Recently, on behalf of a couple of new business owners I had met, I reached out to a past client because I thought they could provide some insight to and even connections for these new individuals. This week, I got an email back from the past client in which they made a statement which I think is very apropos to the content of my last few blogs.
The past client said that the individuals should “surround themselves with smart, trustworthy people. You can’t do these sorts of things alone. Building a strong team around you takes time, a great deal of belief, money and tenacity.” They clearly hit on my recent themes of “you can’t do this alone” and “get good people on your team”; but, in just those few words they touched on so much more.
Of course, it should go without saying that you want to work with “smart, trustworthy people”, but it amazes me the number of stories I hear about people who are willing to take advantage of the naivete of many new business owners. So how do you avoid these types of situations where you might get “taken to the cleaners”? There are two aspects of this that I would like to touch on.
First, your referrals should, wherever possible, come from people you already know. Building a network of people you know and trust is something that you should always be doing. When you are about to start a business for the first time it is something that you should put into overdrive. This network should be your first stop for information and referrals.
Second, when these referrals take you out of your known network, you should still use your network as an extension to your “bulls**t meter”. Talking things over with people you know is a great way to help ferret out any potential issues with a situation. Try to get multiple viewpoints, as this will allow you to build a more complete picture of what may be happening and what your approach should be. Discussing things with others is also a first step to defining your Advisory Team.
I believe that this creation of a group of knowledgeable advisors is an important early step that is too frequently skipped by the first-time entrepreneur, or not handled with enough attention. It is important that your advisors have the requisite “been there; done that” experience; after all, you are looking to them to help you avoid making some of the mistakes that you most certainly would make without their advice.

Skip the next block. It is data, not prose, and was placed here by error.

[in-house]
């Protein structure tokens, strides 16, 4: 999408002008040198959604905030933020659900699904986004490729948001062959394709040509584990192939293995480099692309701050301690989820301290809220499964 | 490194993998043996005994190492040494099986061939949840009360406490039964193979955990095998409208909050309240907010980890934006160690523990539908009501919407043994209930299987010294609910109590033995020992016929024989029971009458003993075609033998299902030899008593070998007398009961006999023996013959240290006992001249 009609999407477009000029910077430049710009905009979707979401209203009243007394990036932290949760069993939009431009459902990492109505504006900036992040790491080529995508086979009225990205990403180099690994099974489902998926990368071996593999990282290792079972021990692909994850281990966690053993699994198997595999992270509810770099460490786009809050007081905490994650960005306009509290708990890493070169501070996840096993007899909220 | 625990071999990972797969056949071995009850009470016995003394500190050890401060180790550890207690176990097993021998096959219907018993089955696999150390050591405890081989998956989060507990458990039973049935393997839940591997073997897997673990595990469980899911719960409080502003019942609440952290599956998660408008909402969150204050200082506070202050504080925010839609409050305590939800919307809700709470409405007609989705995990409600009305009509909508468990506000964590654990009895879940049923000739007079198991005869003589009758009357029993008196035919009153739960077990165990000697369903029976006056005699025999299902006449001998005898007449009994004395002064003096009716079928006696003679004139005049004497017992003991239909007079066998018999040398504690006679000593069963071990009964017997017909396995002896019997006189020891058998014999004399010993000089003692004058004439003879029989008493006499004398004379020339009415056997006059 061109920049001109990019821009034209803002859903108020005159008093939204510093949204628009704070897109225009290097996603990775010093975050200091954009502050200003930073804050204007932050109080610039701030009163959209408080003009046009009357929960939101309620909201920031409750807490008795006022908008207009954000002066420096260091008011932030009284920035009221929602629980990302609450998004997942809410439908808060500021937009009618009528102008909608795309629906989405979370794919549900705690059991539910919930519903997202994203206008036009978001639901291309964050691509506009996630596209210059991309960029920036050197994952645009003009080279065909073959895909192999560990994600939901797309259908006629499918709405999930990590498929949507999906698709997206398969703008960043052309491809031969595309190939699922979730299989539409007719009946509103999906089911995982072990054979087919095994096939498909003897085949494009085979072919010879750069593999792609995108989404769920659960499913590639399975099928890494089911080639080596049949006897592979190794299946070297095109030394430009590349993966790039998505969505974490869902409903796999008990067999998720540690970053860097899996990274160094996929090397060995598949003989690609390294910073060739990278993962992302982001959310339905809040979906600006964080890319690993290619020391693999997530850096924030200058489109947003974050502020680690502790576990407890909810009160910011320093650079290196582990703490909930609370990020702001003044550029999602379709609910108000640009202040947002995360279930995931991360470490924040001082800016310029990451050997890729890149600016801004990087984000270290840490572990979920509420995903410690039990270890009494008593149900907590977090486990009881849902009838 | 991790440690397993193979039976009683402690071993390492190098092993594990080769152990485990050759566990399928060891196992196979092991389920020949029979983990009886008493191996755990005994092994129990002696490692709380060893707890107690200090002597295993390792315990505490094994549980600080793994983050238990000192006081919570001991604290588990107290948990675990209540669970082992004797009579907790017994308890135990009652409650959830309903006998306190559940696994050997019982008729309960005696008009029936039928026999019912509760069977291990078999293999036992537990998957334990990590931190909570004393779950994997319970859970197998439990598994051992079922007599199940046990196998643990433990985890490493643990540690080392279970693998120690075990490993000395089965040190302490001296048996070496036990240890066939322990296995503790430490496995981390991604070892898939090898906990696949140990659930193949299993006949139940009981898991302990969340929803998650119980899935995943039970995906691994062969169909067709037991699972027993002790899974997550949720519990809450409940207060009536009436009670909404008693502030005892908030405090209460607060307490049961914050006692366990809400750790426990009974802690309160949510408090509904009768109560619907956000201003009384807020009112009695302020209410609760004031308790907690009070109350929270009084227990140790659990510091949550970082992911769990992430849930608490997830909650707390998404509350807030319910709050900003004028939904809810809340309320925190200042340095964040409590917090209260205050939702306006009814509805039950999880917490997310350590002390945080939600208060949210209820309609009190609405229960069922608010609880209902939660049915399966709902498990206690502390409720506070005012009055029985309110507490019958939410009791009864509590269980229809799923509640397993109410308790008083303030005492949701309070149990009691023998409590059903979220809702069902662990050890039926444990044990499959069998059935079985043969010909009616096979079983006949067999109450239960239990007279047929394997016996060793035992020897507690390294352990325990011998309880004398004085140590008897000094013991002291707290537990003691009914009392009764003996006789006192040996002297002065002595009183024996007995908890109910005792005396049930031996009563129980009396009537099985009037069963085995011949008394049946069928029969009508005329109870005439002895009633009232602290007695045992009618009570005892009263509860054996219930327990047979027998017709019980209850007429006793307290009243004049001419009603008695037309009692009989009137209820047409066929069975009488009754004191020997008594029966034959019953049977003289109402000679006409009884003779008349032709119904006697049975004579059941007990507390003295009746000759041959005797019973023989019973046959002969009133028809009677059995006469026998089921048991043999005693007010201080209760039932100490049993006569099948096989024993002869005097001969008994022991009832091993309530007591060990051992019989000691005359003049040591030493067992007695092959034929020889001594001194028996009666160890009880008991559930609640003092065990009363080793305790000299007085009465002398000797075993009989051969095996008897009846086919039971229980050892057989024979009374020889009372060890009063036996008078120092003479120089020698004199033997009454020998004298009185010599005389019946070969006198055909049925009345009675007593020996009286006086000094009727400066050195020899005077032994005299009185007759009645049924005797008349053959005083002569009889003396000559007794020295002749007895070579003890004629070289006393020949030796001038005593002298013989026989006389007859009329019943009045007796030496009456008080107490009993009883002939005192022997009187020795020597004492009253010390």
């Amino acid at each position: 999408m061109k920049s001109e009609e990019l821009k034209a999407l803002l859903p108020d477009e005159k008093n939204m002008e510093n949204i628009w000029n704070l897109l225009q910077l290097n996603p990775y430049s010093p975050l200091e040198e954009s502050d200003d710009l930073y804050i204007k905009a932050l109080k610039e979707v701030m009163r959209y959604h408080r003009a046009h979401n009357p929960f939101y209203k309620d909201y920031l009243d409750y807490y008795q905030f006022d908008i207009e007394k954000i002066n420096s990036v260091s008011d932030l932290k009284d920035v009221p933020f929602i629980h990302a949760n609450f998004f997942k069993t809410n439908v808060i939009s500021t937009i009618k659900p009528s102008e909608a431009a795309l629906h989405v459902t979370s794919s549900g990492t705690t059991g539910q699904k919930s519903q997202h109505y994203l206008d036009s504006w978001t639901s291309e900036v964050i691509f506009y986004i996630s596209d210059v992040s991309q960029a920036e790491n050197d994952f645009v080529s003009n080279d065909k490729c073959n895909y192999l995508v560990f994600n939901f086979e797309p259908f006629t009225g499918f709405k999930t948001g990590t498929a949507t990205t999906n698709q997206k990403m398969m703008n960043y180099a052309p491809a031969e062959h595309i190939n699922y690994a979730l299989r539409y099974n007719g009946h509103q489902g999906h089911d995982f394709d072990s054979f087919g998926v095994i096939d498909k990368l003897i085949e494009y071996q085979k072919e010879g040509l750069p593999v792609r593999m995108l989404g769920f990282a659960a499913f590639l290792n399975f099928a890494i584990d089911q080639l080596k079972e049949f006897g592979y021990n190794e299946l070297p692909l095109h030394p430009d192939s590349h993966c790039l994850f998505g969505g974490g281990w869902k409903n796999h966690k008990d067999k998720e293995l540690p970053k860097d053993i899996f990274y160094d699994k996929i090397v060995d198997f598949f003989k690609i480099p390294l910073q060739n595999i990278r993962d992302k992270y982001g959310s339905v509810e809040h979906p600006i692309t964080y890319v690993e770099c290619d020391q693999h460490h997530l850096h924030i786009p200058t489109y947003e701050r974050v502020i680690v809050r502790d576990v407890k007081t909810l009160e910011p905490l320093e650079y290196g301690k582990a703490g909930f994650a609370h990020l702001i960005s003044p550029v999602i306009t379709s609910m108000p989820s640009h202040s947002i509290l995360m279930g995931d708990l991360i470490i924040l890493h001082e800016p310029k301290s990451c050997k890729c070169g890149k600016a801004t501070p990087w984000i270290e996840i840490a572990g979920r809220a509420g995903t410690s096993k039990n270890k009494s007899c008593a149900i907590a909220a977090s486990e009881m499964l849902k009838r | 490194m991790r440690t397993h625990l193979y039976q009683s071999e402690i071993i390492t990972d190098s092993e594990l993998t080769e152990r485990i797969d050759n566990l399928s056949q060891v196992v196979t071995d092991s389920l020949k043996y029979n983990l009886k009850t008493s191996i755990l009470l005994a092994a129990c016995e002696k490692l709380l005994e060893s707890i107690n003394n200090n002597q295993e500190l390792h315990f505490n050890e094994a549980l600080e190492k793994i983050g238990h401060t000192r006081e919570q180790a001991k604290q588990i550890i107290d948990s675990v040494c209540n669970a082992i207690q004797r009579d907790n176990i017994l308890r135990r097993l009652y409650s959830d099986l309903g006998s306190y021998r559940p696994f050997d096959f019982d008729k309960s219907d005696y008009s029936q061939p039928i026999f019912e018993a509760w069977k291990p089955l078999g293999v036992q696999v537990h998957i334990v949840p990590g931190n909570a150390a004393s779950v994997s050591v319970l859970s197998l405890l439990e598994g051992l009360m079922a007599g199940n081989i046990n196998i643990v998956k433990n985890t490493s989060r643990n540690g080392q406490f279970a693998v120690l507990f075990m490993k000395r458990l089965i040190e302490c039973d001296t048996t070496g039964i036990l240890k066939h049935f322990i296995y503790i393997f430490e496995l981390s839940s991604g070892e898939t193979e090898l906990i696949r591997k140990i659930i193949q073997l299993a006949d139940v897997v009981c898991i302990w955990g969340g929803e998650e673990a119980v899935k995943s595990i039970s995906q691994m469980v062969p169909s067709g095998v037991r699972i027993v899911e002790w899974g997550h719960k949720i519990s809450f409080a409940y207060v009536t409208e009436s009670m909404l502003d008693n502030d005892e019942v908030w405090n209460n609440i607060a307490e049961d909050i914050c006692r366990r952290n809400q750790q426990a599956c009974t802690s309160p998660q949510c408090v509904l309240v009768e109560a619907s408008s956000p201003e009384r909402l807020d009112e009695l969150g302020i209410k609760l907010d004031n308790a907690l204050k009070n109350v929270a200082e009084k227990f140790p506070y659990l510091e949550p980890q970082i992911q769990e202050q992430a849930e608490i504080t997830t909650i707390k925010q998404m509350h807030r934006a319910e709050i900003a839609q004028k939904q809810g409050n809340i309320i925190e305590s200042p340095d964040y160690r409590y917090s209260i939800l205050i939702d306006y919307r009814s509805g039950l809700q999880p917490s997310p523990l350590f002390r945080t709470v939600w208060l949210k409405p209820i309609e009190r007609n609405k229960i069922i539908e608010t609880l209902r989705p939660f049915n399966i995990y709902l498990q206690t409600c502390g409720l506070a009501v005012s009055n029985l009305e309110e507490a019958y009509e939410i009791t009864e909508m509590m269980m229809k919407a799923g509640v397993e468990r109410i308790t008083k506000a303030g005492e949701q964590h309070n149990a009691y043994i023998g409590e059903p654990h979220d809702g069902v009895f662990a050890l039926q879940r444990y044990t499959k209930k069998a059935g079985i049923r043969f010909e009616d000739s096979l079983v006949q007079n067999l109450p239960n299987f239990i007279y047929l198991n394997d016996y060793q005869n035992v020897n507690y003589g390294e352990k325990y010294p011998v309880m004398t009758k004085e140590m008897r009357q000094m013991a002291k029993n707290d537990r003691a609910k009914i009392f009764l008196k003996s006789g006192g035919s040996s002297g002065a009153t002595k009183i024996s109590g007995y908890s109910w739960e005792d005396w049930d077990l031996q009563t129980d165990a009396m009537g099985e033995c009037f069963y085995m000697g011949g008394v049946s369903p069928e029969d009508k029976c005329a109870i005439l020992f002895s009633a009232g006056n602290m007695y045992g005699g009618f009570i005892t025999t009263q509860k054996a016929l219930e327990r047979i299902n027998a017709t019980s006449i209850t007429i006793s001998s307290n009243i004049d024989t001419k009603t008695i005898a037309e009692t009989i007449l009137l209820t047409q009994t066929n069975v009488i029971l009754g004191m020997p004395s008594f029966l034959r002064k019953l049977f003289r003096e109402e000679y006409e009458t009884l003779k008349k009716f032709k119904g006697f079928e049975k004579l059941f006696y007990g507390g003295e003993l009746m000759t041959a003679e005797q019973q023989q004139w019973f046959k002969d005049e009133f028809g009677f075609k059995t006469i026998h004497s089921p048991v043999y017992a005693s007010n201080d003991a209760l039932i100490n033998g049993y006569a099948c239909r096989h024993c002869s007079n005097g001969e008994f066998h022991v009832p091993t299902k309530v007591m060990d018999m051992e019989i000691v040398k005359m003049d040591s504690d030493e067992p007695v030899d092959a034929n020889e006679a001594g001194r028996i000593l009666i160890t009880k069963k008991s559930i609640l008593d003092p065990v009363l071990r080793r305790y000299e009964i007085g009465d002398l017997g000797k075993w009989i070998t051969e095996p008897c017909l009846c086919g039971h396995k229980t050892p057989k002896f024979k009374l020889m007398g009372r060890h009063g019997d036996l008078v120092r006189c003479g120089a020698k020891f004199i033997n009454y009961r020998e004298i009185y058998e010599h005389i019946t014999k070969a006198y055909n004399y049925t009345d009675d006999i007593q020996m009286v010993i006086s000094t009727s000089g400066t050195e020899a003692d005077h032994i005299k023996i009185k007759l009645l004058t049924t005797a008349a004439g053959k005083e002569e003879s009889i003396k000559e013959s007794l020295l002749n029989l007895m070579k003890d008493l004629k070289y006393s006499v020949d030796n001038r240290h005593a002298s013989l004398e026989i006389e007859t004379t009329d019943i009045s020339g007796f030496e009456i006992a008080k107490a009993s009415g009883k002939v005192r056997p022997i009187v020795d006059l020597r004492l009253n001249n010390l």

To get multiple viewpoints, you will need to have advisors with overlapping knowledge and experiences. Don’t feel that just because you have advisor A with XYZ experience that you shouldn’t have someone else with similar or overlapping skills – after all, this isn’t some closed networking group where you can only have one person from each product/service area.
Even with this approach you are probably going to need to, at some point, build a business relationship with people that you don’t really know at the beginning of the relationship. In these situations, you should never be choosing from a pool of one. Understanding how different people can help you with the same issue allows you to better understand which is the person with the right approach for you. Of course, this is where it “takes time, a great deal of belief, money and tenacity” comes into play. This approach is going to take you longer to move forward with than if you just went with the first person you talked to. In the end it is time well spent, because it saves you time and aggravation (and possibly worse) down the road. Think of it as the difference between running off to Vegas to get married to someone you just met, versus taking time to get to know the person (meeting their friends, family, etc.) – running off to Vegas is not always the wrong choice, it just has a higher probability of being the wrong choice because there are so many more unknowns.
As I said last week, your team is important because the right team will allow you to move ahead more quickly with the growth of your business.